How Our Food Choices Impact The Environment
In general, humans are creatures of habit and our food choices reflect that. As a case in point, just 3 foods - wheat, rice, and maize - comprise 60% of our plant-based intake. Why does it matter if we depend on a small assortment of staple foods? Because the way our food is grown has a significant influence on our environment and on our global food supply. In order to meet the demand for the narrow range of foods that people are eating farmers plant the same crops over and over - a practice called monoculture farming.
Similar to the way your body needs a range of different foods for optimal nutrition, land is healthiest when it grows a variety of foods. Monoculture farming can deplete nutrients from the soil, which threatens the growth of those foods we depend so heavily upon. Adding some of these delicious, nutritious foods to your plate is a small change that can have a big impact!
Practice Plant Power Approximately 60% of agricultural greenhouse gas emissions can be attributed to the production of animal products. Try swapping in beans and pulses, such as black turtle beans and lentils, in place of meat in stew or casserole recipes.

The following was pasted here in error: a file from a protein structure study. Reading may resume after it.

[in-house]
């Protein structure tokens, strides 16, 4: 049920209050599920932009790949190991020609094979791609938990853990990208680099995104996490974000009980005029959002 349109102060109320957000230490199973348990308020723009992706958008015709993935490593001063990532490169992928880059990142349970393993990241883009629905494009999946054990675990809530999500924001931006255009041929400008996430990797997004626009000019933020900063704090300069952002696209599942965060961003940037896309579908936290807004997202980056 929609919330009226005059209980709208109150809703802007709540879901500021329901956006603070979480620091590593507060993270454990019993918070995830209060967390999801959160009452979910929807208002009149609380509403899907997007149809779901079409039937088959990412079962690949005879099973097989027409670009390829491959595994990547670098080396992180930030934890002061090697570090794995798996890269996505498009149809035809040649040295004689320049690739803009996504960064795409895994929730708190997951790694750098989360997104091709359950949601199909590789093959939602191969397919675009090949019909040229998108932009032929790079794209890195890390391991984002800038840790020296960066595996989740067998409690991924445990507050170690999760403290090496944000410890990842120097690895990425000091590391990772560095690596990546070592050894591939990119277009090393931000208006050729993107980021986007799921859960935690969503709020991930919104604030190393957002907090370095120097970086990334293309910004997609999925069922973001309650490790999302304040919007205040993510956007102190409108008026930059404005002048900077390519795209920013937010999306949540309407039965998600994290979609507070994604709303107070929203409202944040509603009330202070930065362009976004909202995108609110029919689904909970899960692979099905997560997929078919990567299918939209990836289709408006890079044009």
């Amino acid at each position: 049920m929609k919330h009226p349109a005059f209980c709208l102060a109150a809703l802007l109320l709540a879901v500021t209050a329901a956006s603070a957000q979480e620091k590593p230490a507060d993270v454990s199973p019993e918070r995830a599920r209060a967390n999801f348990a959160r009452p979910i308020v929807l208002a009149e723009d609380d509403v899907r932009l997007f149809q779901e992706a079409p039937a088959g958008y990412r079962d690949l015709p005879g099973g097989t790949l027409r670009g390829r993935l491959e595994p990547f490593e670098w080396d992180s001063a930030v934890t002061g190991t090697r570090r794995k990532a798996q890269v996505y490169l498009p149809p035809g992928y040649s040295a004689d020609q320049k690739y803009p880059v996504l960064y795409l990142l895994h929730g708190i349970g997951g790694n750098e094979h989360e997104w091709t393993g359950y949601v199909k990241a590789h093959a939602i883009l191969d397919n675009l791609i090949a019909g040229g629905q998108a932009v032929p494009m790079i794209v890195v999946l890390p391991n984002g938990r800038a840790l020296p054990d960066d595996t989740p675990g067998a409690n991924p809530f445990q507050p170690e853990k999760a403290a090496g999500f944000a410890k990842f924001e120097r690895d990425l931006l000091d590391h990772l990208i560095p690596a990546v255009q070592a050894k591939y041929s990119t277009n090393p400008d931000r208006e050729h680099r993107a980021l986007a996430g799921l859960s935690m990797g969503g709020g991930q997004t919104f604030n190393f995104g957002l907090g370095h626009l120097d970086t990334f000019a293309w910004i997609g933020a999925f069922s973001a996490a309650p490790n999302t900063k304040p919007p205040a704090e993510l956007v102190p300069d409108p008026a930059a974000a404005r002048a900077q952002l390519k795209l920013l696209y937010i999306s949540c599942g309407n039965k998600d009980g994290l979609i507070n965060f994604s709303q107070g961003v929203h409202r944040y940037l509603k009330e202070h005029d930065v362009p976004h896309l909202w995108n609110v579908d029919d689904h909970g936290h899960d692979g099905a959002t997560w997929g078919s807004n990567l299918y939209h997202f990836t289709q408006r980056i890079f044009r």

Go Grain There is an incredibly diverse range of grains beyond rice and wheat! Try gluten-free, high-protein buckwheat cooked with milk and fruit for a warm, filling breakfast or use nutty-tasting amaranth for an ancient grain spin on your next risotto.
Vary Your Veggies Did you know we have discovered over 20,000 edible plants, but we only consume 150 to 200 on a regular basis? Let’s catch up! Trade your usual tomato for a sweeter and less acidic orange tomato or use vitamin-rich beet greens in your next sauté or salad.
United Nations, Department of Economic and Social Affairs, Population Division (2015). World Population Prospects: The 2015 Revision, Key Findings and Advance Tables. Working Paper No. ESA/P/WP.241
Food and Agriculture Organization of the United Nations. What is agrobiodiversity? Fact sheet [in English]. [ONLINE] Available at: http:/www.fao.org/docrep/007/y5609e/y5609e01.htm#bm1 [Last accessed November 2018]. FAOSTAT data available at: http:/www.fao.org/faostat/en/#data/QC[Last accessed November 2018]